What’s the best part about your role?
I’m hugely excited about startups and Tide is a platform that is helping that sector with their financial operations. The great thing about my role is that I’m not just doing the CFO piece for Tide but also working in a business that’s helping other business owners save time and money through innovative digital services focused on small business. We’re helping many businesses scale; we’ve got over 50,000 businesses on our platform which is approaching 1% of the SME market in the UK. That’s hugely exciting to me that we’re making a real impact. The best thing for me is being at the front of that, helping businesses but I’m also testing that on the product side, which is very exciting!
Can you tell me about a time in your startup career where you learnt the hard way, even though it was a great learning experience?
As a startup CFO, you’ll spend a lot of your time fundraising. There are a lot of options out there in terms of how you do it and who with. In my experience, it’s important to have a really good strategy about how you approach it, in particular who you’re going to talk to. Depending where your business is, there’s a sweet spot, but it’s not always easy to see. One of my lessons is making sure that you set the right timing about that, because you can end up wasting a lot of time with the wrong investors. Figuring this out with your CEO and other executives is a really important piece of fundraising strategy.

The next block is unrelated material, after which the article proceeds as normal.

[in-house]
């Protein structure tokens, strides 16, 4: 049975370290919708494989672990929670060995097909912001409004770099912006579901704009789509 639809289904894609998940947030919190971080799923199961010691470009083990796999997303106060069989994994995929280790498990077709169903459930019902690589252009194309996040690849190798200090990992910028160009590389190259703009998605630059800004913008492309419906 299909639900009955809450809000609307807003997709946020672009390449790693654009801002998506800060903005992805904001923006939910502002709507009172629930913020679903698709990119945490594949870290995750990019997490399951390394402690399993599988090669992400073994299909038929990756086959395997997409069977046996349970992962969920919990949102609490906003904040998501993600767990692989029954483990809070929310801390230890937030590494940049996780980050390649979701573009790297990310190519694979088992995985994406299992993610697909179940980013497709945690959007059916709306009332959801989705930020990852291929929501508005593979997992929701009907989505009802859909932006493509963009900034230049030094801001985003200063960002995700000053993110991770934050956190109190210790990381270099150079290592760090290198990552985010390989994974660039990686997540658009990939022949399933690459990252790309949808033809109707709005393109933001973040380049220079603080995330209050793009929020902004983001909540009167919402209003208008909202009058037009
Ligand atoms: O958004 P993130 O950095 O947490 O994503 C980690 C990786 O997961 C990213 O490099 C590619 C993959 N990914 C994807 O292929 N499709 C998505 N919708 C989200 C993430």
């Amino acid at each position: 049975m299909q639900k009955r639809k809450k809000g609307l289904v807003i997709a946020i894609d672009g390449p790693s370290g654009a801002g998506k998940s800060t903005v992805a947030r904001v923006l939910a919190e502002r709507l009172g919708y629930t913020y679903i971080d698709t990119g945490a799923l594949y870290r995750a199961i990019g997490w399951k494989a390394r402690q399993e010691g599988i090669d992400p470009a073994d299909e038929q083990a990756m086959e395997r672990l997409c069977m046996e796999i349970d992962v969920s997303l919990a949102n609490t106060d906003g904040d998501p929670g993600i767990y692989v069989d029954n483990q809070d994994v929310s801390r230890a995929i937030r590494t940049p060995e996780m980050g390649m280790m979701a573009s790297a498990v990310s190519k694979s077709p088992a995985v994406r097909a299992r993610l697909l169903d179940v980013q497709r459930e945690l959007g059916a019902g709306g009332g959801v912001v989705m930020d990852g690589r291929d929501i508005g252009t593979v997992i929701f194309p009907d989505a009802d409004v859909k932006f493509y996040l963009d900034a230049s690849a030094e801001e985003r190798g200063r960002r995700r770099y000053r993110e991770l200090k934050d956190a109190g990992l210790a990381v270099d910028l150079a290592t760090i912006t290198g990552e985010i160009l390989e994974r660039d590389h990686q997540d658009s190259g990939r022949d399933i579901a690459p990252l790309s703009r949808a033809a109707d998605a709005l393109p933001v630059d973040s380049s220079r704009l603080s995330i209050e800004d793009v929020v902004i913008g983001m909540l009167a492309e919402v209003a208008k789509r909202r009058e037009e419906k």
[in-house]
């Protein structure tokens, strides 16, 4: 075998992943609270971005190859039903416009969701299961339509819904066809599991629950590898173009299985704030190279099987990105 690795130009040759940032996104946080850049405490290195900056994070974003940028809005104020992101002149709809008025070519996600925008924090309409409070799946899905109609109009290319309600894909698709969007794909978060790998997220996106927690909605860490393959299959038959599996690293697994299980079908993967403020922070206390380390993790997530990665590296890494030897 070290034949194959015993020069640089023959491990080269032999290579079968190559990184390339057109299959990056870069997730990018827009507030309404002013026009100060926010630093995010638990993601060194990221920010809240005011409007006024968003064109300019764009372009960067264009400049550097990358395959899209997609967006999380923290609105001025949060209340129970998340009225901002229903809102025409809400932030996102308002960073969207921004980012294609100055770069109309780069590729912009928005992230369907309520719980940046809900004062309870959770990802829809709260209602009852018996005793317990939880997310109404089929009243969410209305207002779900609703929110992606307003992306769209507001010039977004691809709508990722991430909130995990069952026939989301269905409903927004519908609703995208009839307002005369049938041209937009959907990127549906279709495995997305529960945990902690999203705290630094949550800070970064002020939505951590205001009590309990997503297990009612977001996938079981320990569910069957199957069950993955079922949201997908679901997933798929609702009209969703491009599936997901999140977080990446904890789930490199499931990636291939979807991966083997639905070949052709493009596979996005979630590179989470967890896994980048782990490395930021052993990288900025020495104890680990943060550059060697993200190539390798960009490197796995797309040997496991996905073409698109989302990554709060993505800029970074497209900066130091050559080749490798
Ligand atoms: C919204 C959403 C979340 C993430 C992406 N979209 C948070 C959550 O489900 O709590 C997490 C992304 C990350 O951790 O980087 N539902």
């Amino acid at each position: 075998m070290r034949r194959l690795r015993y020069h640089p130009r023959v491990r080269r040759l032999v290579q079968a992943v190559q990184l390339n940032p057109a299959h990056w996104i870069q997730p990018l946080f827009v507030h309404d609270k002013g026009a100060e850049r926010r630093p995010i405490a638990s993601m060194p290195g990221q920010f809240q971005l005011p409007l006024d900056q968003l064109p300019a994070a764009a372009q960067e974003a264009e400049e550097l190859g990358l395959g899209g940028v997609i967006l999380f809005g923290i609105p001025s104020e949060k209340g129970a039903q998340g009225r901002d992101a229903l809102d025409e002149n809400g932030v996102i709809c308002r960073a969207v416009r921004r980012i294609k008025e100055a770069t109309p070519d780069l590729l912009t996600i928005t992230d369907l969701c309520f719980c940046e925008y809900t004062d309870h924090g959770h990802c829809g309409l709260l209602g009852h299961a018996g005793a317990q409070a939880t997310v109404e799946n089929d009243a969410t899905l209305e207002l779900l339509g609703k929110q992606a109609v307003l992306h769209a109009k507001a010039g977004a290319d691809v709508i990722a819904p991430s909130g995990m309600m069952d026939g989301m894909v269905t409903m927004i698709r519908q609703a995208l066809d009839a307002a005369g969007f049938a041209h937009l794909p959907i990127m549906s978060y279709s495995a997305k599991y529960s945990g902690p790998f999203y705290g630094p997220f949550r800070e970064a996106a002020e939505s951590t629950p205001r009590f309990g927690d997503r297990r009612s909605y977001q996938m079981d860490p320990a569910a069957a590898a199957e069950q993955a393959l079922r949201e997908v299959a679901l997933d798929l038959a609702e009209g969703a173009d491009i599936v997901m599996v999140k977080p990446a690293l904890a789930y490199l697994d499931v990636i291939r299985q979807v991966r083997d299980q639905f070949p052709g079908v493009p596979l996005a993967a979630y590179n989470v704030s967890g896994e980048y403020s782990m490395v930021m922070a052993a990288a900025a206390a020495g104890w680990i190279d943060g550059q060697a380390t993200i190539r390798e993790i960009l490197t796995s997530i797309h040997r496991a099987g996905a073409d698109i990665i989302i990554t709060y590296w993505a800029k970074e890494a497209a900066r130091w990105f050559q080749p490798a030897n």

How crucial is it for you to have a great team around you, both finance & SLT?
Extremely – I do believe you can’t spend your day doing things that you’re not interested in. The reality is that you will operate better as an executive with the right people and team around you. Networking with peers on what they do, how they do it and why is important.
What is it that you look for when hiring a #2 & subsequent team?
If I’m hiring, I’m open minded on people coming from all different backgrounds. I really believe in getting the right people who complement what you have, and planning your role around what you’re good at.
If you were to recommend a work related book, what would it be and why?
The High Growth Handbook by Elad Gil, who is a seasoned Silicon Valley guy. The book is about scale up stage for businesses. For me that, that’s super interesting, being involved in something that is going from 100 people to potentially 1000+, learning about what other people have done and learning from their mistakes. It includes some great interviews with people like Marc Andreesen and Reid Hoffman and its all summarised around different growth themes, which makes it super useful to keep on your desk and be used as a reference book for certain situations.
That later stage of business is one that I personally haven’t experienced before, but this book is great at giving a sense of what you should be thinking about if you are ever lucky enough to go on that journey.
Ian joined Tide (https://www.tide.co/) in February 2018. Ian is a Big 4 trained chartered accountant and has been working for 16 years in the field. Most recently as CFO of Wonderbly, and prior to that a number of years in VC-backed technology businesses.